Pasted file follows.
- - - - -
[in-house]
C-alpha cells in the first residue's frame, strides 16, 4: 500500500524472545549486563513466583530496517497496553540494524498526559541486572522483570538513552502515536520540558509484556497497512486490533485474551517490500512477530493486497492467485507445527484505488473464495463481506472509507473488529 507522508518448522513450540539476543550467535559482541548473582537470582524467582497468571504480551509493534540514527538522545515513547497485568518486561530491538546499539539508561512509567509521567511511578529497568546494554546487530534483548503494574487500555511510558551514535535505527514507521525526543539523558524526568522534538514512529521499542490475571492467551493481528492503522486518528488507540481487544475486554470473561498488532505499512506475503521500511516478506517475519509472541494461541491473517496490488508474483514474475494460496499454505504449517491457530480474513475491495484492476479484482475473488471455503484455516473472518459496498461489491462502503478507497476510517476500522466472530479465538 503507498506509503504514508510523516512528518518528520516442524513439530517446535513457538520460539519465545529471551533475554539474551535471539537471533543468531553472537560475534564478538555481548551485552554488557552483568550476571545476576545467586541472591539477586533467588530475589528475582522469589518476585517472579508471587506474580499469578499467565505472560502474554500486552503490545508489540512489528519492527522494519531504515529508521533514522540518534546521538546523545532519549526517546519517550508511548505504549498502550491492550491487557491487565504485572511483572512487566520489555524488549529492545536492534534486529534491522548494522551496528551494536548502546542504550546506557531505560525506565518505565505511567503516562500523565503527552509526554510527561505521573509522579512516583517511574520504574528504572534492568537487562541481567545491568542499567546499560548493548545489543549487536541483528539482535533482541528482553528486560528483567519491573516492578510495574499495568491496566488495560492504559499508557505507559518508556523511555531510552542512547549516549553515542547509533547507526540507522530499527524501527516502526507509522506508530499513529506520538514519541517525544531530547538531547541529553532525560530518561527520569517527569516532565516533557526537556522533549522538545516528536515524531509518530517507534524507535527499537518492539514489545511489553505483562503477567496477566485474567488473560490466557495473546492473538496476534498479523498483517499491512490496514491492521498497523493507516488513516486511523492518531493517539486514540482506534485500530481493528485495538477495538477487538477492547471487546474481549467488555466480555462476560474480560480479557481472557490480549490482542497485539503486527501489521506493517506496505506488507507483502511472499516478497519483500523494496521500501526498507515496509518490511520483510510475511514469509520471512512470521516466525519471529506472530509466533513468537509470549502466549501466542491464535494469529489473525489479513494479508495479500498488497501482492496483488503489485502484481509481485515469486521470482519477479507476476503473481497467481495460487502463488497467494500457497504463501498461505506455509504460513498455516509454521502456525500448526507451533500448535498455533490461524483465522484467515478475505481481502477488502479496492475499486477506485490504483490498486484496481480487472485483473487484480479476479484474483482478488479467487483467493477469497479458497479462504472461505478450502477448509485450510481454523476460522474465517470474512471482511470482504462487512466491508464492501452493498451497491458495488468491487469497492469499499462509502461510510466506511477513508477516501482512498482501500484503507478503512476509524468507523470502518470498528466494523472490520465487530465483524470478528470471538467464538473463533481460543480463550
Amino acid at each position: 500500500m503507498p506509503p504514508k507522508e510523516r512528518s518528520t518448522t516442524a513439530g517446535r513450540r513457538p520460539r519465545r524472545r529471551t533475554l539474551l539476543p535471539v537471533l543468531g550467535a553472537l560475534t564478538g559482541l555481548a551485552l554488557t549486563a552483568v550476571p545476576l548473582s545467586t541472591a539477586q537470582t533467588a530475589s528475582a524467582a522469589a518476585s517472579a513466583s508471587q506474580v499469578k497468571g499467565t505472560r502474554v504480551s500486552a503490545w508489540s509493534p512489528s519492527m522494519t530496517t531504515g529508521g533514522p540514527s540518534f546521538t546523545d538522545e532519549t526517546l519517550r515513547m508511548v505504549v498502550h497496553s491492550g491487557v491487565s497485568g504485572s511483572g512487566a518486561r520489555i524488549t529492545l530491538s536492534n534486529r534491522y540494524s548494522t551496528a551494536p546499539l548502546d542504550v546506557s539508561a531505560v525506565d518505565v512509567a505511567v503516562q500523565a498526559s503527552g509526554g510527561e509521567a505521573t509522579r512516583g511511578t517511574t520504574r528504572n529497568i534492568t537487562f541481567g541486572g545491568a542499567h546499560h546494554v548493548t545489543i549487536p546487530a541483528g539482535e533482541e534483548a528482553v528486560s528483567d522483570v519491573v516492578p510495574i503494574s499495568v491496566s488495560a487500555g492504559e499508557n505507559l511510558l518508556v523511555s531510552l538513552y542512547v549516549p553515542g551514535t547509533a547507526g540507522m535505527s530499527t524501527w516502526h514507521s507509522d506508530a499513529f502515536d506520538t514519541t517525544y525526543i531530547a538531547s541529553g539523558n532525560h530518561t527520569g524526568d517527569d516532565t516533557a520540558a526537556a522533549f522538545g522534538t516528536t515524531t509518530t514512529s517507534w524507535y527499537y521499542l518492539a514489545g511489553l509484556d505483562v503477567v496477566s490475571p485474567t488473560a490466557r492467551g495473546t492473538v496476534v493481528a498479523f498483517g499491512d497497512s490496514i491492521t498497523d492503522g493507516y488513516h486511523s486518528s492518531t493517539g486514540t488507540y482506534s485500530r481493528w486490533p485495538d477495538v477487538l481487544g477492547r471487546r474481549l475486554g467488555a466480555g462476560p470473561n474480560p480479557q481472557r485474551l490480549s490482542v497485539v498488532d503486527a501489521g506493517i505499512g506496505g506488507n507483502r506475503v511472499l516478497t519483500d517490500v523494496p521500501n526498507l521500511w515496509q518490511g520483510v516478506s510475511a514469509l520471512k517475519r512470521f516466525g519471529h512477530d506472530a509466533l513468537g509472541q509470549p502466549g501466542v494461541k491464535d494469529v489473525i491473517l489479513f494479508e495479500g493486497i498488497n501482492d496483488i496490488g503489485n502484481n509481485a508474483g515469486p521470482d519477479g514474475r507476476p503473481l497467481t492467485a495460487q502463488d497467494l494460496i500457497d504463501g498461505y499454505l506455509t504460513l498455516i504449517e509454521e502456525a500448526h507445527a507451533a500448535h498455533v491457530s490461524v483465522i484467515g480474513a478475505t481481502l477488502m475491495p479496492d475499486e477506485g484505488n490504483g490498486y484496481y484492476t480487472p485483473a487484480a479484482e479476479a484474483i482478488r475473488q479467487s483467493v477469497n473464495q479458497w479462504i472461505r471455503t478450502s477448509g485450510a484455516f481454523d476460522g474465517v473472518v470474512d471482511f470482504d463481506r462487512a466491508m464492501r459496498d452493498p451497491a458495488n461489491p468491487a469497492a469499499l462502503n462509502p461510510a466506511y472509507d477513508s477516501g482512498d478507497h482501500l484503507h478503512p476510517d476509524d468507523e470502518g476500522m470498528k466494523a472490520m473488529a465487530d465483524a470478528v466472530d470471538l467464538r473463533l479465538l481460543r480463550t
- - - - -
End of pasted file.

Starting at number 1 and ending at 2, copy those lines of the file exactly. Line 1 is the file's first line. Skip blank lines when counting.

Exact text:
[in-house]
C-alpha cells in the first residue's frame, strides 16, 4: 500500500524472545549486563513466583530496517497496553540494524498526559541486572522483570538513552502515536520540558509484556497497512486490533485474551517490500512477530493486497492467485507445527484505488473464495463481506472509507473488529 507522508518448522513450540539476543550467535559482541548473582537470582524467582497468571504480551509493534540514527538522545515513547497485568518486561530491538546499539539508561512509567509521567511511578529497568546494554546487530534483548503494574487500555511510558551514535535505527514507521525526543539523558524526568522534538514512529521499542490475571492467551493481528492503522486518528488507540481487544475486554470473561498488532505499512506475503521500511516478506517475519509472541494461541491473517496490488508474483514474475494460496499454505504449517491457530480474513475491495484492476479484482475473488471455503484455516473472518459496498461489491462502503478507497476510517476500522466472530479465538 503507498506509503504514508510523516512528518518528520516442524513439530517446535513457538520460539519465545529471551533475554539474551535471539537471533543468531553472537560475534564478538555481548551485552554488557552483568550476571545476576545467586541472591539477586533467588530475589528475582522469589518476585517472579508471587506474580499469578499467565505472560502474554500486552503490545508489540512489528519492527522494519531504515529508521533514522540518534546521538546523545532519549526517546519517550508511548505504549498502550491492550491487557491487565504485572511483572512487566520489555524488549529492545536492534534486529534491522548494522551496528551494536548502546542504550546506557531505560525506565518505565505511567503516562500523565503527552509526554510527561505521573509522579512516583517511574520504574528504572534492568537487562541481567545491568542499567546499560548493548545489543549487536541483528539482535533482541528482553528486560528483567519491573516492578510495574499495568491496566488495560492504559499508557505507559518508556523511555531510552542512547549516549553515542547509533547507526540507522530499527524501527516502526507509522506508530499513529506520538514519541517525544531530547538531547541529553532525560530518561527520569517527569516532565516533557526537556522533549522538545516528536515524531509518530517507534524507535527499537518492539514489545511489553505483562503477567496477566485474567488473560490466557495473546492473538496476534498479523498483517499491512490496514491492521498497523493507516488513516486511523492518531493517539486514540482506534485500530481493528485495538477495538477487538477492547471487546474481549467488555466480555462476560474480560480479557481472557490480549490482542497485539503486527501489521506493517506496505506488507507483502511472499516478497519483500523494496521500501526498507515496509518490511520483510510475511514469509520471512512470521516466525519471529506472530509466533513468537509470549502466549501466542491464535494469529489473525489479513494479508495479500498488497501482492496483488503489485502484481509481485515469486521470482519477479507476476503473481497467481495460487502463488497467494500457497504463501498461505506455509504460513498455516509454521502456525500448526507451533500448535498455533490461524483465522484467515478475505481481502477488502479496492475499486477506485490504483490498486484496481480487472485483473487484480479476479484474483482478488479467487483467493477469497479458497479462504472461505478450502477448509485450510481454523476460522474465517470474512471482511470482504462487512466491508464492501452493498451497491458495488468491487469497492469499499462509502461510510466506511477513508477516501482512498482501500484503507478503512476509524468507523470502518470498528466494523472490520465487530465483524470478528470471538467464538473463533481460543480463550